Farewell, Dark Souls 3. You were loved by most but definitely not all (some dared call you worse than DS2), and even I too flip-flopped on my feelings. They were mostly strong but sometimes, like with the Nameless King, you made me waver. It’s hard not to get a little sentimental whenever the final DLC of a series you’ve sunk so much time into comes out, but here we are, with The Ringed City.
I spoke about this game in length, or at least up until the first boss of it at least, in my preview. Truth be told, whilst previews can often be a gamble I feel like I was fairly on the money with this one. It’s experimental, it’s a little frustrating and yet it’s still totally Dark Souls. This is very much a DLC where you need to take all the lessons you’ve learned throughout the entire series and really push them aside so you can learn some new stuff. You’re still gonna need those old lessons too, but the new ones are the most important.
The first lesson is to keep moving. Right from the get-go there will be a mob of Murkmen that want to kill you, and they’re a pain to kill and give barely any souls. If you don’t keep moving, you quickly get overwhelmed, even by the basic enemies. Realistically, you need to sprint past all these guys and be lead directly into the second lesson.
The second lessons is simple: falling is key. You’re gonna make some big falls, and you’re not going to take damage from them, as long as you’re landing on snow. This lesson is actually hammered in super quickly because you need to learn this to progress, and then it’s repeated quite a few times. Make sure to stop and spend some time and look at the vistas, because The Ringed City has some of the best of the game. The verticality of it actually reminds me of that very cool Dark Souls poster with the entire map shown vertically.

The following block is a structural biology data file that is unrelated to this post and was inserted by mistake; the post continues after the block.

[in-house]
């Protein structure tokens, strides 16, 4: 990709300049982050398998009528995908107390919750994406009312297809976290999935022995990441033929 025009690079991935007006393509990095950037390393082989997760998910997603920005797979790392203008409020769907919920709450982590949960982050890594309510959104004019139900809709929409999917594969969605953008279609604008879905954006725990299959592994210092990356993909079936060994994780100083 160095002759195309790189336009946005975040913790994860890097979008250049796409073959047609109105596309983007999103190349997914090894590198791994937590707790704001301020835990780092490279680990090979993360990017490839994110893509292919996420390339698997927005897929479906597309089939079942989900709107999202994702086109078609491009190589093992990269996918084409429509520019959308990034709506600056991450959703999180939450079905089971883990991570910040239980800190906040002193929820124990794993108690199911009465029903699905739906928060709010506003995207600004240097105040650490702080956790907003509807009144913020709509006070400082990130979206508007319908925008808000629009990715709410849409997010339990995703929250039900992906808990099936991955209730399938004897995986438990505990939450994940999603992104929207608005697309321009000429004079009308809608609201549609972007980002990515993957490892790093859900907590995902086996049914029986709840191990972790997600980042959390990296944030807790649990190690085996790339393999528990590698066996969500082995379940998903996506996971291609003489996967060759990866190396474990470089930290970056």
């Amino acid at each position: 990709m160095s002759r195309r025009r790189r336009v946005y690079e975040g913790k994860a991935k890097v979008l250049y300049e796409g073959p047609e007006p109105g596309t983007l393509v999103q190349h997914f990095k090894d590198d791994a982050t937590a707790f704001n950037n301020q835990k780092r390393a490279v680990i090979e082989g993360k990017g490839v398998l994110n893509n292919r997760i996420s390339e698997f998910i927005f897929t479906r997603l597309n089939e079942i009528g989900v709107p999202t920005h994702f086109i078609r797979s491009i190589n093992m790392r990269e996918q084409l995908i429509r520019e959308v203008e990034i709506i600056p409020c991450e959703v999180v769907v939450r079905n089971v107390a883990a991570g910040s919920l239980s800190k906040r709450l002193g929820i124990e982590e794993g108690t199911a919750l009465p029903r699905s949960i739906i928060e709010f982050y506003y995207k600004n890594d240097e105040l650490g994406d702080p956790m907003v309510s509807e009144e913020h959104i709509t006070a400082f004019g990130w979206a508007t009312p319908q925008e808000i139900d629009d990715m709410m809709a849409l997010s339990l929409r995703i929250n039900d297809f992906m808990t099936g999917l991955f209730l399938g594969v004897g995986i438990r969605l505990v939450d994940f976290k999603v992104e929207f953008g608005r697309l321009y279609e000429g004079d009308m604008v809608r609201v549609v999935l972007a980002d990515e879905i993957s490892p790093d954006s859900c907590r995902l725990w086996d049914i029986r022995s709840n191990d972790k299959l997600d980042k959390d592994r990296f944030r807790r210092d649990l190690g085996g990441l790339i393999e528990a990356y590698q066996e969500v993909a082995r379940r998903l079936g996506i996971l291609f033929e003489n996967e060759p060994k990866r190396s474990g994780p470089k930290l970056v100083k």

The third lesson is actually a bit of a strange one, but it’s that you need to follow the developer’s path. Angels will have physical forms, there’s only one path through quite a bit of the DLC, with the exception of a bit of sidetracking. Where Ashes of Ariandel used the snow to feel a little lost, a little desolate, The Ringed City has purpose, and dammit if it won’t kill you to make sure you’re going to follow that path, even if you have to die to ranged attacks or other hazards a few times to get it through your thick skull.
On the whole the DLC is very tough. I was 120 (hah, meta) when I went in, and I got my ass kicked thoroughly. Bosses will test your mettle to the fullest, as if to say “You’ve been here before, you’ve fought tough bosses, let’s see how good you really are.” Spoilers: I am average, to maybe slightly above average. Still no summons though, I’ll always have that. One of the bosses in particular is a standout, and ends up being I think one of my favourites in the entire game.
I had a tonne of fun with The Ringed City. It’s very different on the most part, but it sort of feels like an homage to the series as a whole; borrowing mechanics and environments from other parts. This is fine, I have absolutely no issue with it. This feels like a very suitable farewell to the series, in the same way that the Citadel DLC was for Mass Effect 3. It’s a celebration, and you know what? Rest easy, Dark Souls. You’ve earned it.
Dark Souls 3: The Ringed City was provided as a review code from the publisher for review purposes. The whole DLC was played before review.